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Shop Iris Acoustic Guitars

Iris Guitar Company (a subsidiary of Circle Strings) is a small acoustic guitar company based in Burlington, Vermont, known for its exceptional craftsmanship and use of premium tonewoods. Each Iris guitar is handcrafted by a skilled luthier and finished to the highest standards, with great attention to detail.

One of Iris Guitars' most popular models is the Iris OG model, a smaller bodied guitar with a sunburst finish. The guitar is constructed with a Sitka spruce top and mahogany back and sides, producing a warm and balanced tone. It features a short scale length and nut width, making it comfortable to play for guitarists with smaller hands. It also features an indian rosewood fretboard.

Another popular model from Iris Guitars is the Iris DF model, a slope shoulder dreadnought-sized guitar with a spruce top and mahogany back and sides. The guitar is designed to produce a rich, full-bodied sound, with a scale length of 25.4 inches and a nut width of 1 3/4 inches. The Iris DF is a favorite among guitarists looking for a high-quality instrument that can handle a wide range of playing styles.

The Iris DF Smeck is based on the classic Roy Smeck design and the Iris AB is their take on a small jumbo. The Iris RCM-000 is another popular model from the company, a 12 fret 000-sized guitar with a Sitka spruce top and mahogany back and sides. The guitar is designed to produce a bright and lively sound, with a scale length of 25 inches and a nut width of 1 11/16 inches. It also features a beautiful tortoise pickguard and binding. Their Jumbo model, the ND-200, has a scale length of 25.5” amd sounds huge! It has scalloped adirondack spruce bracing and an indian rosewood fingerboard, like many of Iris’ other models.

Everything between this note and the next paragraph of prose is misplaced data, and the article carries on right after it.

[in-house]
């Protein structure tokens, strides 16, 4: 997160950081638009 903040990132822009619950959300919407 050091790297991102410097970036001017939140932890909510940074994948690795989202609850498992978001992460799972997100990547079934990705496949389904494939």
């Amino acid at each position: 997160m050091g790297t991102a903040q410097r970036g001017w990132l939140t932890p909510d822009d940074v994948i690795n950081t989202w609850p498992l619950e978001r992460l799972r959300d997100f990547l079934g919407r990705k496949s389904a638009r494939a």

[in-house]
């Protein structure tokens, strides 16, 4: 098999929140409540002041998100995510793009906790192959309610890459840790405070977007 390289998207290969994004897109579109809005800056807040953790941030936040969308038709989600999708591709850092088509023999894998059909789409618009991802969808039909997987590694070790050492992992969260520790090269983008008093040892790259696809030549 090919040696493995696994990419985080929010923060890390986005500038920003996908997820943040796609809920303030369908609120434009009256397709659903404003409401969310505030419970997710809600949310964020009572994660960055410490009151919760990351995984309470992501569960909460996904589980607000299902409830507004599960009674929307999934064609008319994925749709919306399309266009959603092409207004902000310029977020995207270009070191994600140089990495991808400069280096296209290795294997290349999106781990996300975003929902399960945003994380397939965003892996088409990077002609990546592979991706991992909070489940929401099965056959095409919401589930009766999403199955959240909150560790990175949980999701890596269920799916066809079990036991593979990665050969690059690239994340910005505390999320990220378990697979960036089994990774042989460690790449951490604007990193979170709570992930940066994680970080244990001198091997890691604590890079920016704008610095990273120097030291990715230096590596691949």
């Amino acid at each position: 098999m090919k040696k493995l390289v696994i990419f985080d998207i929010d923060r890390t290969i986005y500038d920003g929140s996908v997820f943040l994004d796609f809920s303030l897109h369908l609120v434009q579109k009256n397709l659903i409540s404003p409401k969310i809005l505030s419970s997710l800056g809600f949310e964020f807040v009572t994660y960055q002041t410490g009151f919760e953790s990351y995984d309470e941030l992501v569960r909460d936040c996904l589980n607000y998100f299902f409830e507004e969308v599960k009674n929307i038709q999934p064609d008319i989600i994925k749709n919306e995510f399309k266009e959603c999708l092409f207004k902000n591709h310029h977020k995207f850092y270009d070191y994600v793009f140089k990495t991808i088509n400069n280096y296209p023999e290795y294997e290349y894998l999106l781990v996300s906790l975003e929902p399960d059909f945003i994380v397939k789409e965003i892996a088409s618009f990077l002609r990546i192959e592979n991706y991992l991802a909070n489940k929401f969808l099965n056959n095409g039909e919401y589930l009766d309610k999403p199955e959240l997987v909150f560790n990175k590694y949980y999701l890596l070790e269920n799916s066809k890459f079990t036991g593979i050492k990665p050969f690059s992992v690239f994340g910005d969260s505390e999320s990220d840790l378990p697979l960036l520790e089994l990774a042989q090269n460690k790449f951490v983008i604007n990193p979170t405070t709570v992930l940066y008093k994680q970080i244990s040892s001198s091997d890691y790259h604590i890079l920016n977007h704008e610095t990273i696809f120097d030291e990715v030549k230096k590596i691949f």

The Iris DE-11 Dan Erlewine signature model is based on his beloved 1937 Kalamazoo KG-11, features a 1930s V-shaped neck, Rickard rear-mount banjo tuning machines, an Adirondack spruce top, a satin finish, as well as Honduran mahogany back, sides, and neck. Most intriguing, its neck extends past the nut before transitioning into the ears of the peghead, and threaded brass inserts in the fingerboard accept screw-down capos from the first to the seventh fret.